When the Springfield Cardinals charge out of the first base dugout to take the field for Opening Day April 6, they will do it inside an officially city-owned stadium.
The City of Springfield touched third base — clearing U.S. Bankruptcy Court — and headed for home plate — closing on the property, the city said in an announcement on March 28.
On Feb. 1, the city announced it had reached a $16 million deal to purchase and upgrade Hammons Field. The stadium is home to the Springfield Cardinals, the Double-A minor league affiliate of the St. Louis Cardinals.
Along with paying $12 million for the properties, the city has committed to funding $4 million worth of improvements as part of the deal, and the Cardinals have agreed to extend their lease through 2038.
“We have the Double-A franchise of the most popular Major League team in the Midwest,” Springfield Mayor Ken McClure said. “They add a vibrancy, excitement and level of entertainment as well as foster a great degree of community pride. Having a major league club own its minor league affiliate is very rare. We plan to be the home to the Springfield Cardinals for generations to come.”
Hammons Field is also home to the Missouri State Bears baseball team. The Cardinals’ current lease was set to expire in 2030, but the Cardinals held an option to opt out of the lease as early as January of 2025. Attorneys for the team have said an exit was likely if the ownership situation remained unresolved, and improvements to the stadium were not made. Cardinals executives said the improvements are needed to bring the stadium into compliance with the standards Major League Baseball sets for its affiliated minor league stadiums.
“The St. Louis Cardinals have long enjoyed a strong relationship with the Springfield community, and we look forward to continuing it for many years to come,” St. Louis Cardinals’ President of Baseball Operations John Mozeliak said. “The Cardinals organization shares a special connection with Springfield and southwest Missouri, and we cherish the enthusiastic support you have provided our team and players for nearly two decades.”
Want to watch the big Cardinals Opening Day at Hammons Field?
The City of Springfield and the Springfield Cardinals host an Opening Day watch party at Hammons Field with free admission Thursday, March 30. The St. Louis Cardinals host the Toronto Blue Jays at 2:10 p.m. Springfield Cardinals fans are invited to come to Hammons Field and watch the game on the outfield big screen.
The bankruptcy court ruling was needed because of the stadium’s former owner, the John Q. Hammons charitable trust, went into bankruptcy in the years that followed Hammons’ death in 2013.
A separate settlement agreement resolves issues between the Cardinals and JD Holdings and owner-investor Jonathan Eilian. In early 2020, the Cardinals sued JD Holdings and three Hammons trustees, claiming a breach of contract due to a lack of stadium improvements.
In court filings, attorneys for the charitable trust have said money from the stadium sale will go toward preserving Hammons legacy through charitable endeavors. Attorney Gregg Groves said the specifics were not finalized at the time the purchase agreement was announced on Feb. 1.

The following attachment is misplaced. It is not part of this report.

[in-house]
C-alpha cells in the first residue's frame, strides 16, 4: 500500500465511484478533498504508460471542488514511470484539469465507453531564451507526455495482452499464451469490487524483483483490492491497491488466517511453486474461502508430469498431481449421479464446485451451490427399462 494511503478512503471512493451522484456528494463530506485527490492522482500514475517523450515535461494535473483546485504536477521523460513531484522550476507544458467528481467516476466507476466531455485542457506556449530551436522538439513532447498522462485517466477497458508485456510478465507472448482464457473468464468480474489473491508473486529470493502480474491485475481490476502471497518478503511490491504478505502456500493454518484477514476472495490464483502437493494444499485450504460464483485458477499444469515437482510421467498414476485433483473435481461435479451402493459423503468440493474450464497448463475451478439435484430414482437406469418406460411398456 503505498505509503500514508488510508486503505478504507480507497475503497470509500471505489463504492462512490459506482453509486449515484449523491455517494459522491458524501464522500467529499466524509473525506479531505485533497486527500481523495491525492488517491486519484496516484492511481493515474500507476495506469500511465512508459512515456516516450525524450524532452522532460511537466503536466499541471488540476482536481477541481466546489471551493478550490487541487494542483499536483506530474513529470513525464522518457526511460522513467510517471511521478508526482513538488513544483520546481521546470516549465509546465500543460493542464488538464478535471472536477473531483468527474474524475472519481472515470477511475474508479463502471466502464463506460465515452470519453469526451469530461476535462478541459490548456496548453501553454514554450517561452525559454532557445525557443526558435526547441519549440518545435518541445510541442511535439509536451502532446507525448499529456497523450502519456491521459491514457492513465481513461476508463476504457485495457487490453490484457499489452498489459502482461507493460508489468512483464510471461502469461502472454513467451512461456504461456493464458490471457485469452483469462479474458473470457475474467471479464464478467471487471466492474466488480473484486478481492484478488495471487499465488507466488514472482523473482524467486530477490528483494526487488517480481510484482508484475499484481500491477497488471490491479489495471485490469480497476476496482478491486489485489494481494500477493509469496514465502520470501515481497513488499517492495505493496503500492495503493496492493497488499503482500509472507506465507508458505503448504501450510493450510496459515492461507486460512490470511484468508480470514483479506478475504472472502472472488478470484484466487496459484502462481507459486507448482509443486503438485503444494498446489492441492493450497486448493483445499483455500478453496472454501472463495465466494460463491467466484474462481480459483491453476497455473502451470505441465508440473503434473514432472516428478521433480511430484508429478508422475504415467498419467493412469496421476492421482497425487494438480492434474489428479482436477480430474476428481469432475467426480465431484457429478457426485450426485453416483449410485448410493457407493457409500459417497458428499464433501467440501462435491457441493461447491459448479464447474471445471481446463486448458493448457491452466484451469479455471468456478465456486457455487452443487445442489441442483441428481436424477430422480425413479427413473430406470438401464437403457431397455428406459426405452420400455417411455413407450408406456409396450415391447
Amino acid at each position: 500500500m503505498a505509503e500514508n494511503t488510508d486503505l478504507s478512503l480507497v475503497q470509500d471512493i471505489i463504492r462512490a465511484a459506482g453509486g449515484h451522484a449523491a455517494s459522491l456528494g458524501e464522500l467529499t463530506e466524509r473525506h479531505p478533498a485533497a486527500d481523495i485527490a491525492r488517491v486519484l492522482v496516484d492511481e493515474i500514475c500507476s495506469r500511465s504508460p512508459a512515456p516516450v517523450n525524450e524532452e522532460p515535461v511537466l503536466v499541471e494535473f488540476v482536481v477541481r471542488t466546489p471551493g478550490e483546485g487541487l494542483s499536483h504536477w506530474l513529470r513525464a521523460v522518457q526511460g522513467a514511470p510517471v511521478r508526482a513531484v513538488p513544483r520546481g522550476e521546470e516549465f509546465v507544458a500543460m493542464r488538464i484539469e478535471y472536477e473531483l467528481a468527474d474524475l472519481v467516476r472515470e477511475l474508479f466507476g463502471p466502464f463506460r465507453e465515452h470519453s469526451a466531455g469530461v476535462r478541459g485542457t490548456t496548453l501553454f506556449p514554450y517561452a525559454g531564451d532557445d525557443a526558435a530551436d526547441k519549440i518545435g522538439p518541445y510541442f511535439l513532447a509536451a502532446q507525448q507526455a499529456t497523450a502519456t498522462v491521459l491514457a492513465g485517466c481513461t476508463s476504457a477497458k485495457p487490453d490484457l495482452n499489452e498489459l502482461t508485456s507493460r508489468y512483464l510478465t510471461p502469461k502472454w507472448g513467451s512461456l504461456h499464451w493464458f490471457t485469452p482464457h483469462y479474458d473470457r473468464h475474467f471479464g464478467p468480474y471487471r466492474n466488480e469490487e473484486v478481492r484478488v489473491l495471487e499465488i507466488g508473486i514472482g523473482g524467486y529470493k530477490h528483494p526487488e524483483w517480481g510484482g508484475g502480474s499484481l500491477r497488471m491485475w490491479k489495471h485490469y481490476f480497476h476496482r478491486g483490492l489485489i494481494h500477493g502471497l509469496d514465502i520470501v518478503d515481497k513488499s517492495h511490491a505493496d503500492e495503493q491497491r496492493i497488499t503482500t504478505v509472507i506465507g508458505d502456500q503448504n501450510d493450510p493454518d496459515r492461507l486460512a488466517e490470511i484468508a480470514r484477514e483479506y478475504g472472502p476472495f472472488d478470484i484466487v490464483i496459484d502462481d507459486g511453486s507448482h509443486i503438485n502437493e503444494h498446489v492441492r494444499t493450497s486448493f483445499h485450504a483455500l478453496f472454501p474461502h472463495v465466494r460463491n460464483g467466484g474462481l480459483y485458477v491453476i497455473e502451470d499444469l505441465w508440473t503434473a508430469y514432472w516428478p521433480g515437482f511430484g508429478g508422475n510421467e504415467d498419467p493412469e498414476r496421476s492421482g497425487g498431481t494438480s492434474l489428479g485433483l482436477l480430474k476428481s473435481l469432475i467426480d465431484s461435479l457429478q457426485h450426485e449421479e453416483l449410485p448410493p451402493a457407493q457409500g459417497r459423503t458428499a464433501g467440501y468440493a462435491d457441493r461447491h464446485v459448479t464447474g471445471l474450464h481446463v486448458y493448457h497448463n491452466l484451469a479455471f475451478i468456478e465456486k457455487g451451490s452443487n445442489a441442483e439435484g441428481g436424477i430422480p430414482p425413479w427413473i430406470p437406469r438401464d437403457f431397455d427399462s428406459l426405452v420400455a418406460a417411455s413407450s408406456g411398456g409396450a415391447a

“It’ll go to the John Q. Hammons Foundation, and those decisions have not been made yet and will not be made until after everything is approved,” he said. “But those proceeds will help.”
Dollars at play
Springfield will use unrestricted money from its general fund and revenue from the city’s level property tax to pay for the stadium purchase.
Springfield is projected to take in $9.98 million in level property taxes by July 2023, and another $10.18 million in level property taxes by July 1, 2024, based off 2-percent adjusted growth estimates. The level property tax revenue is used to fund police, fire and public works projects, but also has an “economic vitality project pool” line item built into its budget sheets.
The Cardinals will pay $650,000 per year in rent, which General Manager Dan Reiter says is the highest rate for rent the team has ever had. He said unlike in other cities, the Springfield Cardinals won’t propose any sales tax additions or amendments to finance baseball stadium upgrades.
The Springfield Cardinals join a fraternity of nine Texas League teams to play in municipally-owned stadiums. Only Riders Field, home of the Frisco Roughriders in Frisco, Texas, is a privately held stadium.
The lease agreement between the city of Springfield and the Springfield Cardinals calls for the Cards’ rent money to be split into two pots: operating funds and capital improvement funds.
The breakdown of the deal is as follows:
- $6.5 million to the John Q. Hammons Charitable Trust to purchase the rights to its ground lease with the city, as well as the trust’s rights to purchase the stadium and land under the stadium.
- $5.5 million to an LLC linked to JD Holdings, the company that assumed most of Hammons properties after his estate filed for bankruptcy, for parking lots that will now be managed by the Cardinals.
- A $4 million capital improvement fund to make immediate MLB-mandated facility improvements.
- A 15-year lease agreement with the Cardinals that keeps the team in Springfield through at least 2038. The current lease expires in 2030, but the Cardinals held an option to opt out of the lease as early as January of 2025, which attorneys for the team have said was likely if the ownership situation remained unresolved.